And there is one more way in which we work with faith-based and religious organizations. Because of the strong connection between religion and the impulse to serve, we know that religious congregations are a great source of volunteers to help with some of our most pressing social programs. We also know from a recent study that nonprofits that partner with religious organizations reap greater benefits from their volunteers. So participants in Corporation programs often go to religious organizations to recruit volunteers and hook them up with local nonprofits doing good work in their community. This strategy has been particularly effective in finding volunteers to lend their time and talents in such difficult but important areas as mentoring children of prisoners and helping ex-offenders re-enter society.

Tory, from Pueblo, Colorado--high school writes:
Dear Mr. Eisner,I am a senior in high school and would like to volunteer when I graduate in either the Peace Corps or AmeriCorps. Could you please tell me the benefits of each and which you would recommend? I appreciate you advance.

Thank you, Tory

David Eisner
Tory, first let me thank you for your desire to serve. AmeriCorps and Peace Corps are both terrific service opportunities that will open your eyes, teach you skills, provide an adventure and help you become a leader – all as you gain the satisfaction that comes from helping others. Plunging into an intensive service experience is a big decision, and I urge you to read more at or or talk to a recruiter or alum. If you are thinking about service after high school, AmeriCorps would be your best bet, since Peace Corps is usually looking for college graduates or people with advanced skills. Many young people serve in AmeriCorps during their “gap year” between high school and college and find it incredibly rewarding, both the experience itself, and because it often helps them be more focused when they start college. Good luck!

Elaine, from Pennsylvania--Pittsburgh writes:
Please give me the history of Americorps--was it started before USA Freedom Corps? thank you.

David Eisner
Yes, AmeriCorps did come before USA Freedom Corps. It was created by Congress and President Clinton in 1993, and the first class of members started serving in the fall of 1994. Since then almost 400,000 people have joined AmeriCorps. USA Freedom Corps was launched by President Bush shortly after the September 11 terror attacks in his 2002 State of the Union address. To understand AmeriCorps’ history, you need to know that it was built on the foundation of other outstanding national service initiatives that had come before – including the Civilian Conservation Corps of the 1930s, the anti-poverty VISTA program launched in 1965 and now part of AmeriCorps, and the National Service Act signed by President George H.W Bush.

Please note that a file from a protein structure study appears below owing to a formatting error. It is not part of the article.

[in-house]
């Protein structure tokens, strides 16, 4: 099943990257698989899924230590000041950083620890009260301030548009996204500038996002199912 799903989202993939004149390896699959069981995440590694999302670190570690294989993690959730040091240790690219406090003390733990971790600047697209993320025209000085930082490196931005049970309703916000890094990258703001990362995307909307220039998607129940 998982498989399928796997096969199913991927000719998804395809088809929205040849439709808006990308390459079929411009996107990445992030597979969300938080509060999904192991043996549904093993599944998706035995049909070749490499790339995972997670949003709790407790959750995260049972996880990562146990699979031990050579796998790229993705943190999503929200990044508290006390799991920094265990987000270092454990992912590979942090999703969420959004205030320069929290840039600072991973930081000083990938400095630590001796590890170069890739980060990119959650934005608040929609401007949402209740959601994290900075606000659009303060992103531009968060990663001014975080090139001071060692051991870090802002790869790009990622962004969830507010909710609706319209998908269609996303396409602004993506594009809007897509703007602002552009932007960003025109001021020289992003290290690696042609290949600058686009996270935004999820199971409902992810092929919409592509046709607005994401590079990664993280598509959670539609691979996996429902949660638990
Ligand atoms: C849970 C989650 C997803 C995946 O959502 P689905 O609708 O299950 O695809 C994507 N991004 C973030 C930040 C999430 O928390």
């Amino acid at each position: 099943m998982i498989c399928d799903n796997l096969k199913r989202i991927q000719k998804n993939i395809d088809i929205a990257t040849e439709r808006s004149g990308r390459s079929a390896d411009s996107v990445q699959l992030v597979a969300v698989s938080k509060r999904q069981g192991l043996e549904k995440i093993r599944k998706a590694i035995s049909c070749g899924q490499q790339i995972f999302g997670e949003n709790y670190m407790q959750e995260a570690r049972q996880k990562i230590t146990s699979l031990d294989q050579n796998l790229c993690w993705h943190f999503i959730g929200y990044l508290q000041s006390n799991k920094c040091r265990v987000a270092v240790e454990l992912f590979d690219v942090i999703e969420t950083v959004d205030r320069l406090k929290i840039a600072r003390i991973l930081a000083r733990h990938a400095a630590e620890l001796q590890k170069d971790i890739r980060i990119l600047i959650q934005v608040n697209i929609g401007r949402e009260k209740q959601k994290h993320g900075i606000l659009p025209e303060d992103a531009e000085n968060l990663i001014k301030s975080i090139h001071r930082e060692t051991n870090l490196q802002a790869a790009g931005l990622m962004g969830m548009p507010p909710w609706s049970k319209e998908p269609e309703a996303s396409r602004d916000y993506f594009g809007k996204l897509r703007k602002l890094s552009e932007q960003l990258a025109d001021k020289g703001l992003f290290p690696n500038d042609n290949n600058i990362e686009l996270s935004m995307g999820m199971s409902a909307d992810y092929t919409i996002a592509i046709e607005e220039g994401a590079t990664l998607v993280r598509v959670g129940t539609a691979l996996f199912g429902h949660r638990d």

Allison, from Aiken, SC writes:
First I want to say thank you to the Corporation for National and Community Service. I had the wonderful opportunity of joining the Americorps Team a few years ago and it was a great experience. So my question is: how can Americorp Alumni members stay involved and get recognized for doing so? I still volunteer and do service learning projects with youth in my community and I owe it to Americorps. I would love for others learn more about it but Aiken doesn't have a local contact. I believe Columbia SC is the closest. Is it possible to get involved some how to help spread the word about the opportuntiies that CNS offers? Thanks Again

David Eisner
Allison, thank you for your service. I’m glad you had a great experience and that you are fulfilling your AmeriCorps pledge to continue service throughout your life. There are two ways to connect to AmeriCorps alumni. First, visit the members and alumni section of our website and sign up for our AmeriCorps eCommunity. This free service allows you to find other alumni and participate in message boards and online chats. Also, Hands on Network has recently relaunched the AmeriCorps Alums organization and you may want to contact them at

Ruth, from New York writes:
David--what are some of the memorable moments you have had working with volunteers throughout the country, of people of all ages? Do you have any special stories? Thank you for sharing--Ruth

David Eisner
Great question, Ruth. One of my most memorable moments was seeing volunteers of all ages working side by side at a hectic, but deliberate pace meeting critical needs following the devastating hurricanes in Florida. I was working with volunteers in their 80’s and 90’s helping to man the receiving centers for volunteers. I also worked with service learning service students as they sorted donations. Of course the brave AmeriCorps and NCCC teams were on top of roofs affixing tarps during high winds to prevent further damage. By the end there were more than 150,000 volunteer that helped to respond to the hurricanes in Florida.